Word to the wise: when your bartender and the farmer who grew your dinner are one in the same, you’re probably in for a treat. At least that was my experience recently at Black Sheep, where the bar setup and menu structure are conducive to snacking and plate sharing. After a quick perusal of the printed specials, which read like an ode to localism, a friend and I settled first on the carrots, identified as hailing from Golden Hour Farm in North Collins.
“Those are my carrots,” our bartender Kelly reported proudly but demurely. “I grew them.”
Turns out, Kelly the Black Sheep bartender is also New York City-transplant Kelly Schramm of Golden Hour Farm, and she grows a fine carrot. They arrived gorgeously gnarled and perfectly scorched, three to an order. In true farm-to-table fashion, the kitchen resisted peeling—an often unnecessary intervention that strips carrots of their natural beauty. The few tendrils of young root fibers that still clung to the carrots only added to their visual appeal.
The dish arrived with spoonsful of thick, purple-hued pesto, so colored by the addition of amaranth greens in lieu of basil, and bagna cauda—a traditional Italian dipping sauce that literally means “hot bath.” This particular bagna cauda wasn’t served warm, as I expected it to be. And in a refined twist, its unmistakable primary flavoring agent—anchovies—were pureed with olive oil and garlic to creamy uniformity as opposed to rustically chopped. But that is merely observation, not criticism. When all three components—the bagna cauda, slightly bitter pesto, and earthy-sweet carrots—were consumed together, the sum was greater than any individual part.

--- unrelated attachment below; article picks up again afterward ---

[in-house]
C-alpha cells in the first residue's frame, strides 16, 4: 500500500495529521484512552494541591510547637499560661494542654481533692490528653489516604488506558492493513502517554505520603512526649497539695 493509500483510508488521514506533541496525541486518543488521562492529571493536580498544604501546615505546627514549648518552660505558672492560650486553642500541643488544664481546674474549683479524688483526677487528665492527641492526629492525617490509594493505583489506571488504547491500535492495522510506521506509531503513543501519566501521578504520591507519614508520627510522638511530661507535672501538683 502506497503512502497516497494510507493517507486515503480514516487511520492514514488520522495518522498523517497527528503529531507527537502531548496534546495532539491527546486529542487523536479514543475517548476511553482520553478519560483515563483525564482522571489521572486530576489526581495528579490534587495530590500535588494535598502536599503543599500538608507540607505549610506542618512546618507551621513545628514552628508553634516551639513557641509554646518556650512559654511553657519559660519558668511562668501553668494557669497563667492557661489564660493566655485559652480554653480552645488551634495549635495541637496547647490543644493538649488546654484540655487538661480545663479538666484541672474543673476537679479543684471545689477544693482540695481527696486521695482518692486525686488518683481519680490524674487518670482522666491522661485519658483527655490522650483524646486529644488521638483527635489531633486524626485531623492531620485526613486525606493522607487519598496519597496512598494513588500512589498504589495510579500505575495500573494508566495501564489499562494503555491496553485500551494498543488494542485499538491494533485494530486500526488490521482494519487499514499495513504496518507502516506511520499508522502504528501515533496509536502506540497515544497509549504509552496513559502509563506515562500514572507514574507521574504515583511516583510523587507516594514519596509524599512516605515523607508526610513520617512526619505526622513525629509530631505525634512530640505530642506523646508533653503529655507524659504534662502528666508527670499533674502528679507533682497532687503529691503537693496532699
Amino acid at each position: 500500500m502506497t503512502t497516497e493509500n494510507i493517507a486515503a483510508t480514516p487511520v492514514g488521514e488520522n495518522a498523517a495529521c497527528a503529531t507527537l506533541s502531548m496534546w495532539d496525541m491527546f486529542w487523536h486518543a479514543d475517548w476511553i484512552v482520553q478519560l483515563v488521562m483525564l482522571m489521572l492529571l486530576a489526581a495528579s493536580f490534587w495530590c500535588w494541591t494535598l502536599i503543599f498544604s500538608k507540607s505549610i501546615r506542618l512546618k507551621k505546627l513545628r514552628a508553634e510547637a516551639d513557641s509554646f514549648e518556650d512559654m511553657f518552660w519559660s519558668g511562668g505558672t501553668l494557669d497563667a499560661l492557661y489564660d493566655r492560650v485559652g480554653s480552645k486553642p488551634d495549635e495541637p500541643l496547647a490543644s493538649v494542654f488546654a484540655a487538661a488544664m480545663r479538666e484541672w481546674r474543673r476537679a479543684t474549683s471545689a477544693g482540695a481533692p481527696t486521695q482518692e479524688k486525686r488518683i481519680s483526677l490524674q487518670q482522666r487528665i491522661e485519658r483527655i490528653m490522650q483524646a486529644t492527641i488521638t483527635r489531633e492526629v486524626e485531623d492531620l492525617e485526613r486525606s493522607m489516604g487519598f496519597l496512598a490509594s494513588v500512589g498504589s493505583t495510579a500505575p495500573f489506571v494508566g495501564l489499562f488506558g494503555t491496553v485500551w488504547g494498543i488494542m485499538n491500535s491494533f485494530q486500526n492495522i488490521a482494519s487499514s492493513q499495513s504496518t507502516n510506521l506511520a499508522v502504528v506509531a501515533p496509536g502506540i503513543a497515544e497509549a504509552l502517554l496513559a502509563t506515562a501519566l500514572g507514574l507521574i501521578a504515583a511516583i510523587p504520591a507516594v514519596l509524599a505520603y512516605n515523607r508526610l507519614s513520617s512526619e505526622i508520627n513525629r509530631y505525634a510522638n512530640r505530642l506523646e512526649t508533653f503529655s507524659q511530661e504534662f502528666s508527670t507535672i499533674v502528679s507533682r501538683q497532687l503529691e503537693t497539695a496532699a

“It hits so many notes!” my friend exclaimed before declaring it her favorite vegetable of the evening.
That is not to say the other dishes weren’t also superb. A wonderfully executed local corn pancake was deeply browned and crisp on the outside, soft and cakey within, and crowned with a dollop of gloriously salty miso butter. It was homey and deeply comforting. My friend said repeatedly that it reminded her of something her grandmother used to make—a Proustian moment, of sorts, on Connecticut Street.
Kohlrabi from Stick and Stone Farm in Ithaca was also satisfying and stellar proof that New York State terroir couples beautifully with strong Middle Eastern flavors. Shorn of its naturally knobby skin (in contrast to the less adulterated carrots), the kohlrabi was a glistening, steaming orb smothered with spicy-hot green harissa. A dense coating of dukkah—that mixture of seeds, nuts, herbs, and spices prevalent in Egyptian cuisine—lent welcome texture, while sumac-tinged yogurt offered necessary mouth-cooling relief from the fiery chilies. Drizzles of amber-red burnt citrus syrup brought very subtle, nearly savory caramelized sweetness to the dish.
In an eggplant parmesan kind of town, it can be challenging to find a restaurant that not only offers myriad vegetable dishes but doesn’t obliterate those vegetables by way of deep fryer or melted cheese. Fortunately, Chef Steve Gedra and the rest of the kitchen staff at Black Sheep demonstrate deep reverence for produce. And the vegetable-focused dishes they are churning out currently are practically a celebration of Western New York’s early fall bounty. Mourn the end of tomato season? I think not.